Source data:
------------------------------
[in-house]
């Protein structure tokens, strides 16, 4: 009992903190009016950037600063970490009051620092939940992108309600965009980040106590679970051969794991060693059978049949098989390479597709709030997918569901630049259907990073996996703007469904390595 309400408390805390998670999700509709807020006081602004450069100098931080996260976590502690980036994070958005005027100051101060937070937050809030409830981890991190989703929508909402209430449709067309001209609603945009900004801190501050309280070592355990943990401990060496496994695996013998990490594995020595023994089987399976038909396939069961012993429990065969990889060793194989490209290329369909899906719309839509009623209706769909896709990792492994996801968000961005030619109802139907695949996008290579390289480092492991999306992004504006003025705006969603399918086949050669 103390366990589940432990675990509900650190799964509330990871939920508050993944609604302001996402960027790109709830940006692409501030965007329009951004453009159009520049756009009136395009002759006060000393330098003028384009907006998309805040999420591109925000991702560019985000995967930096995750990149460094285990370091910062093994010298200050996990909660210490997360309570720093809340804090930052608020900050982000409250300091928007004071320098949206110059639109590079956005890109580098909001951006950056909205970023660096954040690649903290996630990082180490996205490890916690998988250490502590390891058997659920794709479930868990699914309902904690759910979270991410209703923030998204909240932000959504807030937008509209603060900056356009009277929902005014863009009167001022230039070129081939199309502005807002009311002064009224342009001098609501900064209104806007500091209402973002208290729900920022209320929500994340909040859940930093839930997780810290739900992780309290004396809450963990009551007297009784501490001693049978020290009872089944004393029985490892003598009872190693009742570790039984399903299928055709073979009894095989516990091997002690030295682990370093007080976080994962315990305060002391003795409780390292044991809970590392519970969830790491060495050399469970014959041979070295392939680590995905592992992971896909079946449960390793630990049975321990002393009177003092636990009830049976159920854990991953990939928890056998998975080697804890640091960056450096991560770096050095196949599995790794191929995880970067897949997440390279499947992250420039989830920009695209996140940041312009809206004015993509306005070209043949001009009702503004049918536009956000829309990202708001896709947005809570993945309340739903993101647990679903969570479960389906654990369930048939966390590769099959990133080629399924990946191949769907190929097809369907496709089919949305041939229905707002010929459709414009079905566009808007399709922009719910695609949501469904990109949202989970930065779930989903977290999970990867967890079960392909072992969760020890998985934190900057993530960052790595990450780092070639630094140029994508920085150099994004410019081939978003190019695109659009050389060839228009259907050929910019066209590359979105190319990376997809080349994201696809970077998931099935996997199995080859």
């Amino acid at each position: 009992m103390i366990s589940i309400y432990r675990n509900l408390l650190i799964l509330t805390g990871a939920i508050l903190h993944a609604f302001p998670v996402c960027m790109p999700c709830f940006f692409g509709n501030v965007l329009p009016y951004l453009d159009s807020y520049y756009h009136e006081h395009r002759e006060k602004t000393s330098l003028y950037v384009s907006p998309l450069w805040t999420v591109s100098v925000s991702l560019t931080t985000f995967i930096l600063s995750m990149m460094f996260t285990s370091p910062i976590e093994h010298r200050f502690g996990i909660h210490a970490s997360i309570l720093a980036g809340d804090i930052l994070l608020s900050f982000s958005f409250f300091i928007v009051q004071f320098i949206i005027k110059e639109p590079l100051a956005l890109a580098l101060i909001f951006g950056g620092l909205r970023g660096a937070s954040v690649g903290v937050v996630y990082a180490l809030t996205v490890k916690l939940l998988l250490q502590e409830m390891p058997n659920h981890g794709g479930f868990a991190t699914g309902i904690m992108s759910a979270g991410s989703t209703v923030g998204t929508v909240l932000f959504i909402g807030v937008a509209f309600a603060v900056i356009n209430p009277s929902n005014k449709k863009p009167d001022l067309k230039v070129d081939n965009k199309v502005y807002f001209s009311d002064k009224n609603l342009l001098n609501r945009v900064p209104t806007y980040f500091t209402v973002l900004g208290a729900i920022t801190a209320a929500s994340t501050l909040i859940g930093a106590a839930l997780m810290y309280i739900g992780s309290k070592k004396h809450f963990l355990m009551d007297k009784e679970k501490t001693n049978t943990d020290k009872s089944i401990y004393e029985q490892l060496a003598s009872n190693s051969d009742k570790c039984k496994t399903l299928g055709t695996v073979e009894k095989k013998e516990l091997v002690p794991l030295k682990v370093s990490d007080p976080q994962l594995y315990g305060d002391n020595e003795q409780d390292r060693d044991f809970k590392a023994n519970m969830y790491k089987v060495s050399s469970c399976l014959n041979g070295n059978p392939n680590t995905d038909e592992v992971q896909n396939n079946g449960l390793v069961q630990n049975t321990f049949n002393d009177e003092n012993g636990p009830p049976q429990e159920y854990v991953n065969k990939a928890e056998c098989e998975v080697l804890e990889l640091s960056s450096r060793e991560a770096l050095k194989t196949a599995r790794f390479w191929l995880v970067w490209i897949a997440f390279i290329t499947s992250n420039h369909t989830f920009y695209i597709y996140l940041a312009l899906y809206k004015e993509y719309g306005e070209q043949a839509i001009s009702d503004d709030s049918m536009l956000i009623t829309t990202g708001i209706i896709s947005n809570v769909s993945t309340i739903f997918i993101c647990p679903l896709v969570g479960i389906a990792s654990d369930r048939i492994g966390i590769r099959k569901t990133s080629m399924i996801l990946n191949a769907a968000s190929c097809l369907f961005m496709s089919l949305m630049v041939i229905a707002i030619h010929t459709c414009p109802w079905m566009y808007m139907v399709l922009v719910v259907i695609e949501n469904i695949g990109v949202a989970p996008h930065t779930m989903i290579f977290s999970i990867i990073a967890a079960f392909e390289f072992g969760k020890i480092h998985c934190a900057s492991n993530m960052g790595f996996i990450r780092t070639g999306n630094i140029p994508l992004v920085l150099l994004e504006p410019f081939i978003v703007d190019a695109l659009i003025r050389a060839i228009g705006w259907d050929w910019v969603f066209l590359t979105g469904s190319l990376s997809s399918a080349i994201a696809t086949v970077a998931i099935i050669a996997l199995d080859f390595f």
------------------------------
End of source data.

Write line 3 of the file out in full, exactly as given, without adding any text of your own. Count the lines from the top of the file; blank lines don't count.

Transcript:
């Amino acid at each position: 009992m103390i366990s589940i309400y432990r675990n509900l408390l650190i799964l509330t805390g990871a939920i508050l903190h993944a609604f302001p998670v996402c960027m790109p999700c709830f940006f692409g509709n501030v965007l329009p009016y951004l453009d159009s807020y520049y756009h009136e006081h395009r002759e006060k602004t000393s330098l003028y950037v384009s907006p998309l450069w805040t999420v591109s100098v925000s991702l560019t931080t985000f995967i930096l600063s995750m990149m460094f996260t285990s370091p910062i976590e093994h010298r200050f502690g996990i909660h210490a970490s997360i309570l720093a980036g809340d804090i930052l994070l608020s900050f982000s958005f409250f300091i928007v009051q004071f320098i949206i005027k110059e639109p590079l100051a956005l890109a580098l101060i909001f951006g950056g620092l909205r970023g660096a937070s954040v690649g903290v937050v996630y990082a180490l809030t996205v490890k916690l939940l998988l250490q502590e409830m390891p058997n659920h981890g794709g479930f868990a991190t699914g309902i904690m992108s759910a979270g991410s989703t209703v923030g998204t929508v909240l932000f959504i909402g807030v937008a509209f309600a603060v900056i356009n209430p009277s929902n005014k449709k863009p009167d001022l067309k230039v070129d081939n965009k199309v502005y807002f001209s009311d002064k009224n609603l342009l001098n609501r945009v900064p209104t806007y980040f500091t209402v973002l900004g208290a729900i920022t801190a209320a929500s994340t501050l909040i859940g930093a106590a839930l997780m810290y309280i739900g992780s309290k070592k004396h809450f963990l355990m009551d007297k009784e679970k501490t001693n049978t943990d020290k009872s089944i401990y004393e029985q490892l060496a003598s009872n190693s051969d009742k570790c039984k496994t399903l299928g055709t695996v073979e009894k095989k013998e516990l091997v002690p794991l030295k682990v370093s990490d007080p976080q994962l594995y315990g305060d002391n020595e003795q409780d390292r060693d044991f809970k590392a023994n519970m969830y790491k089987v060495s050399s469970c399976l014959n041979g070295n059978p392939n680590t995905d038909e592992v992971q896909n396939n079946g449960l390793v069961q630990n049975t321990f049949n002393d009177e003092n012993g636990p009830p049976q429990e159920y854990v991953n065969k990939a928890e056998c098989e998975v080697l804890e990889l640091s960056s450096r060793e991560a770096l050095k194989t196949a599995r790794f390479w191929l995880v970067w490209i897949a997440f390279i290329t499947s992250n420039h369909t989830f920009y695209i597709y996140l940041a312009l899906y809206k004015e993509y719309g306005e070209q043949a839509i001009s009702d503004d709030s049918m536009l956000i009623t829309t990202g708001i209706i896709s947005n809570v769909s993945t309340i739903f997918i993101c647990p679903l896709v969570g479960i389906a990792s654990d369930r048939i492994g966390i590769r099959k569901t990133s080629m399924i996801l990946n191949a769907a968000s190929c097809l369907f961005m496709s089919l949305m630049v041939i229905a707002i030619h010929t459709c414009p109802w079905m566009y808007m139907v399709l922009v719910v259907i695609e949501n469904i695949g990109v949202a989970p996008h930065t779930m989903i290579f977290s999970i990867i990073a967890a079960f392909e390289f072992g969760k020890i480092h998985c934190a900057s492991n993530m960052g790595f996996i990450r780092t070639g999306n630094i140029p994508l992004v920085l150099l994004e504006p410019f081939i978003v703007d190019a695109l659009i003025r050389a060839i228009g705006w259907d050929w910019v969603f066209l590359t979105g469904s190319l990376s997809s399918a080349i994201a696809t086949v970077a998931i099935i050669a996997l199995d080859f390595f």